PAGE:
It also speaks to the utter incompetence of our prison bureaucracy. The state forgot to log a phone call. She pays with her freedom.…
Read 6 tweets
18 Oct
Decades ago, the Supreme Court legislated qualified immunity into existence. And today, they dealt a major blow to anyone who was hoping for reform.

I wrote about why that matters. 🧵…
Qualified immunity allows state actors to violate your rights if the *exact* way in which they do so has not been ruled unconstitutional in a prior court ruling.

It's shielded cops who shot kids, stole huge sums of $$, & destroyed property. List goes on.…
The idea behind qualified immunity is that no reasonable cop can be expected to know when they cross a constitutional line, unless there's an identical precedent outlining that misbehavior.

How on earth can we expect cops to know stealing is wrong???…
Read 9 tweets
13 Oct
A warden allegedly raped his cousin-in-law multiple times on prison grounds. A corrupt prosecutor worked to cover it up.

And the victim can't do anything about it. Here's a story on the type of gov't abuse that so often goes unnoticed.

My latest @reason:…
Priscilla Lefebure says she was raped multiple times by Barrett Boeker, an assistant warden at Louisiana State Penitentiary. Boeker was arrested after a medical exam corroborated an assault.

But he was mysteriously never indicted.…
Here's where it gets even more infuriating, if that were possible.

The local DA, Samuel D'Aquilla, allegedly refused to examine her rape kit. He refused to meet her to discuss the case. And he refused to call any witnesses who could corroborate her story.…
Read 5 tweets
12 Oct
Matthew Shepard's death was tragic. It's also very unlikely that his murder had anything to do with the fact that he was part of the LGBTQ community.

Telling the correct version of history is vital, even when it might be inconvenient for your cause. A thread.
Shepard died a gruesome death: tied to a fence & set on fire. A narrative quickly formed that he had been targeted because he was gay.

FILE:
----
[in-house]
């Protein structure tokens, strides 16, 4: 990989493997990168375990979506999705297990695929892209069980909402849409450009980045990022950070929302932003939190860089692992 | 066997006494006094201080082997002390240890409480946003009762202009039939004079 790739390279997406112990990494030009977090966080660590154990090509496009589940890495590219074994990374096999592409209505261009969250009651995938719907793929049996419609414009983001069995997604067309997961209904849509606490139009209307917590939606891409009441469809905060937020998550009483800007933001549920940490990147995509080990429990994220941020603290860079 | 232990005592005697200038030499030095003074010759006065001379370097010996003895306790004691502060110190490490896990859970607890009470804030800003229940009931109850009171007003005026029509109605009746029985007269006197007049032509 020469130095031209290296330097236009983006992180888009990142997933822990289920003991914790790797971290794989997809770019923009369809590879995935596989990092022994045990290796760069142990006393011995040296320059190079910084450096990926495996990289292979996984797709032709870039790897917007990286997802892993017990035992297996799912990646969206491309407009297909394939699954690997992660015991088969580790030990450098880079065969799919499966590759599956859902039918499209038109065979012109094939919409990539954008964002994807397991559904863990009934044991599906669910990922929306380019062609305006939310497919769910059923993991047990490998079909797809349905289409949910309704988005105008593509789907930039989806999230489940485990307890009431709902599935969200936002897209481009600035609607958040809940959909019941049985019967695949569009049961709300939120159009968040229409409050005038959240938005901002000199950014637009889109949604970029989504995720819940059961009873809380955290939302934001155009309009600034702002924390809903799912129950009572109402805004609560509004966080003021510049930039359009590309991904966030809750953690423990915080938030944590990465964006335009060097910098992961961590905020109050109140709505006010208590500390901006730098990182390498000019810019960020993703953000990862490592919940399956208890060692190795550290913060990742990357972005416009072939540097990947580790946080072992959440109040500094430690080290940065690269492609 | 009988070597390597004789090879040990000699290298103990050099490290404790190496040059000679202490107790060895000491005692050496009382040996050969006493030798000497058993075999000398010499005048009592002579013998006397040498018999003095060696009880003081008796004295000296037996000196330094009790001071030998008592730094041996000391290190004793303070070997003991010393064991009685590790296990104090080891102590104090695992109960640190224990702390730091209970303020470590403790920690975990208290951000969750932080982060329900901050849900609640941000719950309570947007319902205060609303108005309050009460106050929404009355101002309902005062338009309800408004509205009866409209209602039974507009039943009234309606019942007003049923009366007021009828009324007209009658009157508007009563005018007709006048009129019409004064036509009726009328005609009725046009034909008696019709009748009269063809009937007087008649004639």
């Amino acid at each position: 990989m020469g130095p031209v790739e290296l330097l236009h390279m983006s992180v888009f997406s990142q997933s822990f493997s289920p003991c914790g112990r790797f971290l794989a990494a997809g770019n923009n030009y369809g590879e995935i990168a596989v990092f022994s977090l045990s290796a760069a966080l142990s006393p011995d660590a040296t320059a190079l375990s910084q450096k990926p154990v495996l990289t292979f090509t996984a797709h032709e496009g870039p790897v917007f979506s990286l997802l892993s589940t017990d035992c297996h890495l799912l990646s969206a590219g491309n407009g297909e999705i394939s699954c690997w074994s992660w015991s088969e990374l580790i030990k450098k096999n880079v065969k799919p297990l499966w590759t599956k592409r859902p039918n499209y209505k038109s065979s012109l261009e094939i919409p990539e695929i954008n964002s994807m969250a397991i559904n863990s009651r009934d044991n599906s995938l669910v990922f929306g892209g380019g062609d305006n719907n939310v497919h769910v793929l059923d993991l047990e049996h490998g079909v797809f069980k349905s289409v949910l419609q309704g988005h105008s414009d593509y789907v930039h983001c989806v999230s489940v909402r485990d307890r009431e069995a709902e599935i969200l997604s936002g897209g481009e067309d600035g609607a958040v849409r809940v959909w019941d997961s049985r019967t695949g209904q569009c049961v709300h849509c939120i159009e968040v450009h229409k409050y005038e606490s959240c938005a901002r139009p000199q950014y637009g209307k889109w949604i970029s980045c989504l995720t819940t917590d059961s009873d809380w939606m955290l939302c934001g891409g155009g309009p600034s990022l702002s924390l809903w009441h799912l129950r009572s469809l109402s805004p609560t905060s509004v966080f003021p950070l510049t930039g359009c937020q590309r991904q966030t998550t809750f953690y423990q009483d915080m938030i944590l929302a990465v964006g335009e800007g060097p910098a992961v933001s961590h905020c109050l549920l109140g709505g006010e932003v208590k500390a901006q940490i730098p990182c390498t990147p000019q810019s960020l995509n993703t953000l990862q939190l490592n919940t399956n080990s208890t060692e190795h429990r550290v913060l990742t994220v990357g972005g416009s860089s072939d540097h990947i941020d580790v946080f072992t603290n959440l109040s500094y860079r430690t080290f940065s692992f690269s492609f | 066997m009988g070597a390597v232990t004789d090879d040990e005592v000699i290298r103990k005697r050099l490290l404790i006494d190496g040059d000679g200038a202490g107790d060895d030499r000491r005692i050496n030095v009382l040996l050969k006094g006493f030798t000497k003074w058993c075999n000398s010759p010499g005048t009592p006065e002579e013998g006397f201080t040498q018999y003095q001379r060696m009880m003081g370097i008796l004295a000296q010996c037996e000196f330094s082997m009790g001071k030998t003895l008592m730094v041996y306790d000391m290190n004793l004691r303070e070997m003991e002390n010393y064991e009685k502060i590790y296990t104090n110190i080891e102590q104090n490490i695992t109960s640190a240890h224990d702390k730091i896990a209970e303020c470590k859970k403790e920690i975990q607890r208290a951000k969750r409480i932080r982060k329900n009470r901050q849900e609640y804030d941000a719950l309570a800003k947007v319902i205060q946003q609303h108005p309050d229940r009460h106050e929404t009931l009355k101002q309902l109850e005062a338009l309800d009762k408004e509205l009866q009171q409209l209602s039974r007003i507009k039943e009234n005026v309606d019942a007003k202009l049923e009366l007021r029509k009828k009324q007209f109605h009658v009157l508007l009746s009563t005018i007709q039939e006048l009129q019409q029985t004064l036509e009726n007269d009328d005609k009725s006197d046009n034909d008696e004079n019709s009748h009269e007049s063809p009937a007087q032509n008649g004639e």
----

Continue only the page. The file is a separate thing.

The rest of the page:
But later reporting would suggest that at least 1 of his murderers also slept with men, & that they actually had beef with Shepard over drugs. ImageImage
Shepard's death in 1998 created a kind of perfect storm. Wyoming, where he lived, had just failed to pass a hate crime law. The media immediately drew that connection.

And they've run with it ever since. Please read this by @ENBrown… ImageImage
Read 7 tweets
11 Oct
An agent of the state killed an innocent man while responding to a prank call in Wichita. Andrew Finch opened his door & in 10 seconds he'd been shot dead by a sniper. No one rendered medical aid for 30 minutes.

The city can't be sued.

My latest @reason:…
The Wichita police sergeant who organized the response violated department policy & failed to issue any warnings prior to the fatal shot.

He got qualified immunity.…
The most disturbing part of the court's decision: The city can't be sued bc there is no pattern of "jury verdicts" against the Wichita Police Dept.

In other words, because the gov't fights to shield themselves from accountability, you're out of luck.…
Read 5 tweets
8 Sep
Karen Garner was 73 years old when police threw her to the ground, broke her arm, and dislocated her shoulder while arresting her for stealing $13.88 from Wal-Mart.

The city will pay her $3 million. Let's talk about accountability.

My latest @reason:…
First things first: Let us acknowledge how absolutely absurd it is that a 73-year-old—who has dementia—needed to be violently arrested & assaulted because she stole $13.88 worth of merchandise.

It's not about safety.…
Former Officer Austin Hopp repeatedly pushed Garner's contorted left arm—which was handcuffed—above her head as she screamed.

He then joked about it with his colleagues, which @cjciaramella wrote about here. "I love it," he said.

Do you feel safer?…
Read 5 tweets